Kass Naidoo: Talking for cricket

Her eyes flicker with excitement when she talks about the game, clearly her first love. Kass Naidoo, the newly appointed commercial manager for Cricket South Africa, looks small as she sits behind her table, papers lying scattered on her desk. When asked about the game she does not know where to start: “I’m a cricket fan who just cannot get enough of it.”

But she is aware of the difficulties facing the South African game.

“I was not really sure about applying [for this job]. I want to be part of change, I want to tell the good story on transformation,” she says. “But the problem is that people want to equate transformation to a quota system and who wants to be known as a quota player?”

Naidoo came to prominence as the first South African woman cricket commentator. It was the fulfilment of a dream she had as a teenager: she was 14 years old when the best-known female commentator in the world, Barbadian Donna Symmonds, visited South Africa in the 1992/93 season.

Naidoo remembers hearing Symmonds: “I heard this amazing voice; I found a commentator who spoke to me ... and I knew then I would be a commentator,” she says.

She says many thought it was a pipedream. The idea that a woman of Indian origin could be a commentator in a game dominated by white males seemed too ambitious even for a go-getter like Naidoo. But the negative reaction only spurred her on: “It really motivated me each time when people said no, it could not happen.”

The other driving force was her love for cricket. As a young girl she would bunk classes to go and watch matches. “I plan everything around cricket—I even planned my wedding around it,” she says.

She achieved a journalism diploma at the Durban University of Technology before joining a Durban daily newspaper—though as a news rather than a sports journalist, as she would have preferred.

Her big break came in 1999 when she moved to Johannesburg, where she was appointed as a producer for a sports show on Talk Radio 702.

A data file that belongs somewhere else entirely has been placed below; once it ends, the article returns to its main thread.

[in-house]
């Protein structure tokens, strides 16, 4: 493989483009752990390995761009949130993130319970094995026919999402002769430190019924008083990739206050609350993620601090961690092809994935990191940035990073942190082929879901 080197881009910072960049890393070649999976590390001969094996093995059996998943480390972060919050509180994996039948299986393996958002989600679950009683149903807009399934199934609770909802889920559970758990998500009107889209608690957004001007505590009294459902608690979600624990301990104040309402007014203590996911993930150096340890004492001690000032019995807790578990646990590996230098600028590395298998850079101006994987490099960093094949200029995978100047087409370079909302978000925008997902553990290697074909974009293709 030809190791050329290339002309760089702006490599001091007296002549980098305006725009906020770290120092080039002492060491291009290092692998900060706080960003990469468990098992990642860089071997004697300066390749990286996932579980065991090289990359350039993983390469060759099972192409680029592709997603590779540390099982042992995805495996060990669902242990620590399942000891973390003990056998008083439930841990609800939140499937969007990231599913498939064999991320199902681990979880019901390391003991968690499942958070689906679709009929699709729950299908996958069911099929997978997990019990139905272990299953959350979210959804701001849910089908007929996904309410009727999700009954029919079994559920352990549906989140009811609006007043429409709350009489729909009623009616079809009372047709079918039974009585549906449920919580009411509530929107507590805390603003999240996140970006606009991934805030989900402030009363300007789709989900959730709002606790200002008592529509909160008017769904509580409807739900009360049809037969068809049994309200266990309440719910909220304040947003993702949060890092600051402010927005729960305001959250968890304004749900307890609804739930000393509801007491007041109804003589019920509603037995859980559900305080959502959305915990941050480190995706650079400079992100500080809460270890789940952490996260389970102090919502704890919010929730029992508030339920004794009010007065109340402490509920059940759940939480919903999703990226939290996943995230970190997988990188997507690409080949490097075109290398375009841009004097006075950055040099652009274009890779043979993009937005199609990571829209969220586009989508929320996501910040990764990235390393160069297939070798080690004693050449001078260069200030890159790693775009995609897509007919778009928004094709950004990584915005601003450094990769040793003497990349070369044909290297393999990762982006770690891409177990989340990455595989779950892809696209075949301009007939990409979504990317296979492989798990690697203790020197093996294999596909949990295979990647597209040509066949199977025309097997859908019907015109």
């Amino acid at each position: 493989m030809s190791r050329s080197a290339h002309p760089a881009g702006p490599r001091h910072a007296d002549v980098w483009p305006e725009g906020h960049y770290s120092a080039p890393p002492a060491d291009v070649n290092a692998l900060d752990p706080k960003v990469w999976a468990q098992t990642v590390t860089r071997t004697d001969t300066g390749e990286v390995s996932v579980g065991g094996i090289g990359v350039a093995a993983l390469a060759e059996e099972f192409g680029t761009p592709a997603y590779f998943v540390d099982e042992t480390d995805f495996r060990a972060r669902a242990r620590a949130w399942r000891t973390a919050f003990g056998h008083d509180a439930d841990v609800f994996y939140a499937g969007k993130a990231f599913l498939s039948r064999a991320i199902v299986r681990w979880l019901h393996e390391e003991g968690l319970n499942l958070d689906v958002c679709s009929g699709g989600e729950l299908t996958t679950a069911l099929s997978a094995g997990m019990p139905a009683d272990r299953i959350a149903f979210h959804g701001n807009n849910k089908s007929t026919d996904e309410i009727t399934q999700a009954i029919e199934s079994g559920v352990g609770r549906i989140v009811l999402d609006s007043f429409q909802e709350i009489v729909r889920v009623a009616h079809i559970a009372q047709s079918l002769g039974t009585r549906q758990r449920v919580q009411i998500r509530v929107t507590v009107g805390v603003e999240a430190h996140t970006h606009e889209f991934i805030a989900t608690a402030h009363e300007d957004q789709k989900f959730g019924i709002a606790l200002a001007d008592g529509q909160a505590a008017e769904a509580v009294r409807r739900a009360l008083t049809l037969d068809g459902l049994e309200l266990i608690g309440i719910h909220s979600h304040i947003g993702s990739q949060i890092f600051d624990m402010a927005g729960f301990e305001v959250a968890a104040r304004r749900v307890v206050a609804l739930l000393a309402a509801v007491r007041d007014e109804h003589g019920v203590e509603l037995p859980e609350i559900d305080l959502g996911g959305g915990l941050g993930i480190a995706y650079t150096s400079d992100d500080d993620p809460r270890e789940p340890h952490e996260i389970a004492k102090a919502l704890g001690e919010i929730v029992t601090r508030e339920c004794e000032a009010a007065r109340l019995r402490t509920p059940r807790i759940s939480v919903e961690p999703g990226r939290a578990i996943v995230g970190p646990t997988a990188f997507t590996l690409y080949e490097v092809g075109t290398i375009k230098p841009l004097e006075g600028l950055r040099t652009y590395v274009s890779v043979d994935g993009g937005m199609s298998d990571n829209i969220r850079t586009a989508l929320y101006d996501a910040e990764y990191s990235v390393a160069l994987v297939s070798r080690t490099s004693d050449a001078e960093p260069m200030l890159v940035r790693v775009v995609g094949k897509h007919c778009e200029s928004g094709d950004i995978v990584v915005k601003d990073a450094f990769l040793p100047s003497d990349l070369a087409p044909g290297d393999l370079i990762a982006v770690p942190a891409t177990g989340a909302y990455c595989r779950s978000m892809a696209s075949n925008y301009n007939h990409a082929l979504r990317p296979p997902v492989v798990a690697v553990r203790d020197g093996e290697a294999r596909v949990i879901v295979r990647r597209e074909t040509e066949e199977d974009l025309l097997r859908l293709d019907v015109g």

“When I moved to Johannesburg in 1999 I shaved my head [because she did not want to be thought of as just a pretty face] and my parents realised then there was nothing that could stop me from doing what I liked,” she says.

She joined the South African Broadcasting Corporation (SABC) in 2003 as a commentator before hosting a sports show—Game Plan—on SAfm. She left SABC last year to launch a women’s sports initiative, G-Sports, which aims to promote South African sportswomen.

“Every time I spoke to women on the radio show, I realised that they were not being supported enough,” says Naidoo.

One of her former colleagues, SABC radio cricket commentator Zolani Bongco, testifies to Naidoo’s passion for the sport and the empowerment of women.

“I like her professionalism, keenness, preparedness to learn; she is passionate about her job. If you talk about women empowerment, you are talking about her and she’s not apologetic about it, she does not compromise.

“I also liked the way she handled post-match interviews—that was her strongest point.”

Naidoo is now responsible for marketing and communications for Cricket South Africa and is grateful that she has the support of the organisation’s chief executive, Gerald Majola.

Despite her move to the boardroom, Naidoo does not miss a chance to watch the game. She was impressed with the South African under-19 side’s performance at the World Cup, where South Africa lost to India in the final by 12 runs.

“It was amazing. We have the new Jonty Rhodes and we need to instil passion in our players while they are still young.”

Of the older players, she is partial to Jacques Kallis and Makhaya Ntini. “Kallis is a wonderful batsman to watch and Makhaya Ntini is a great role model. And I like the way he celebrates,” says Naidoo.

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